Professor Alain Filloux and Professor Jane Davies

Multidrug resistant Klebsiella pneumoniae infection

Please note this project is available to Clinical Research Fellows only

Klebsiella pneumoniae is an established human pathogen typically affecting hospitalised patients although an invasive community-acquired disease is also emerging in the far east. The rapid emergence of carbapenemase producing strains is the latest wave antimicrobial resistance mechanism amongst gram-negative bacteria. In the United Kingdom, Klebsiella pneumoniae is now the most prevalent carbapenemase producing invasive isolate detected from patients. This project will characterise large epidemic resistance plasmids in Klebsiella and their impact of virulence and persistence in mice to help understand the proliferation and spread of these resistance determinants.

Professor Gad Frankel and Dr Abigail Clements

Investigation of the physiological function of the signalling nucleotide c-di-AMP in the human pathogen Staphylococcus aureus.

Staphylococcus aureus can cause infections ranging from skin infections to endocarditis and bacteremia. Nucleotide signalling molecules have critical functions allowing bacterium to rapidly adapt to changing conditions, such as the transition from the environment to a human host. The nucleotide signalling molecule c-di-AMP is intimately linked to osmotic regulation and essential for the growth of S. aureus under standard conditions. However, the molecular mechanisms behind this are currently not understood. Key research questions that are addressed in the Gründling lab are: how c-di-AMP contributes to the regulation of the osmotic pressure in bacteria, how this affects their ability to cope with cell wall-targeting antibiotics as well as how fundamental processes such as osmolyte uptake and amino acid utilization are altered under low oxygen conditions, which S. aureus encounters during infection

Professor Angelika Gründling

Deciphering the roles of cAMP-dependent amino-acid transporters during Mycobacterium tuberculosis adaptive response at the molecular and physiological levels

The second messenger cAMP is one of the most widely used second messengers and key modulator of bacterial physiology. It regulates a wide variety of processes ranging from carbon metabolism to virulence. It is known that cAMP mediates its regulatory effects through allosteric interactions with cAMP-binding proteins, which then undergo conformational changes altering their activity. The M. tuberculosis genome H37Rv reveals ten putative proteins that harbour a cAMP-binding domain, including amino-acid transporters and efflux pumps. Characterisation of those is essential for the rational design of drugs to neutralise or interfere with these bacterial adaptions, potentially reducing or preventing antibiotic resistance.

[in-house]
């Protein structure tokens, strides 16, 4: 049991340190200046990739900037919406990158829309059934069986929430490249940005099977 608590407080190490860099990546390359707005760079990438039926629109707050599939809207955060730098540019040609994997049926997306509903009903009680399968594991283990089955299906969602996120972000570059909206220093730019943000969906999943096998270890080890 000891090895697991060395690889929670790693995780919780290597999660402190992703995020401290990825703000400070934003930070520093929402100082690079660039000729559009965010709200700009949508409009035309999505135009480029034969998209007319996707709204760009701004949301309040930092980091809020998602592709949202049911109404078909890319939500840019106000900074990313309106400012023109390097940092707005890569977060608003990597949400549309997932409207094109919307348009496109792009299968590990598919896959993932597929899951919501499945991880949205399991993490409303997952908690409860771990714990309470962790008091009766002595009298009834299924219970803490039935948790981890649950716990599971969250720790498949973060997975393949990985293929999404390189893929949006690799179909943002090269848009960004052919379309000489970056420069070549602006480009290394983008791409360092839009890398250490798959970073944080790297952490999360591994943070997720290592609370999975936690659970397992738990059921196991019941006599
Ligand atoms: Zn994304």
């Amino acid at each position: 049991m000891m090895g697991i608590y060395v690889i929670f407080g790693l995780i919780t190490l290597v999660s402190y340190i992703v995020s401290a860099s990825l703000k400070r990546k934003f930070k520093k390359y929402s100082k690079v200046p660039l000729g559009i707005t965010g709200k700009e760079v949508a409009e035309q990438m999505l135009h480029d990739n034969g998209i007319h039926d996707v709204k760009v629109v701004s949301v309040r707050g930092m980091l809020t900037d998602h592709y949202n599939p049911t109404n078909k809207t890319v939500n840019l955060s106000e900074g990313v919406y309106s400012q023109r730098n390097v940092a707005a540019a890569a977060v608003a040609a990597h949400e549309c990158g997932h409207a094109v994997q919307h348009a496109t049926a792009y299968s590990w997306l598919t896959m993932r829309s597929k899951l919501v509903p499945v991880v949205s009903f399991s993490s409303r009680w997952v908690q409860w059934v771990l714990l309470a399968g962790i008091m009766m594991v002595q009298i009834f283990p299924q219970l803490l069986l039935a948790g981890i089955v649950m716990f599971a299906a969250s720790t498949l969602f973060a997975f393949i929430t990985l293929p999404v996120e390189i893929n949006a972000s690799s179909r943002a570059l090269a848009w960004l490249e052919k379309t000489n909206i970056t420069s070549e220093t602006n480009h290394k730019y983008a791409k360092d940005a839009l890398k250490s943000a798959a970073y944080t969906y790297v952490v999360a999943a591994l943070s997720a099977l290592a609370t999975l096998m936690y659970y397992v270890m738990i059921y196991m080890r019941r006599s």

Dr Gerald Larrouy-Maumus and Professor Thomas Meier

Synthetic antimicrobial peptides in the treatment of drug resistant bacteria

Cationic antimicrobial peptides (AMPs) are promising compounds with broad-spectrum activity against bacteria. We have designed short synthetic AMPs capable of killing drug-susceptible and multi-drug resistant Mycobacterium tuberculosis. The project will cover areas including 1) Non-tuberculous mycobacteria, such as M. abscessus and M. avium, which cause pulmonary infection, are intrinsically drug resistant, and produce biofilms. Treatment with conventional antibiotics is difficult and AMPs have the potential to disperse/prevent biofilm formation, and show synergism with antibiotics. 2) We have AMPs that kill M. tuberculosis, and we need to establish to what extent there may be synergy with 1st line anti-mycobacterial drugs. We will also investigate the mode of action on bacterial cells using imaging, and establish how AMPs get inside macrophages and target intracellular mycobacteria. The wax moth Galleria mellonella is available as an in vivo model to assess infection and treatment.

Dr Brian Robertson and Dr Sandra Newton

Inflammasome signalling in Tuberculosis: new routes to host directed therapy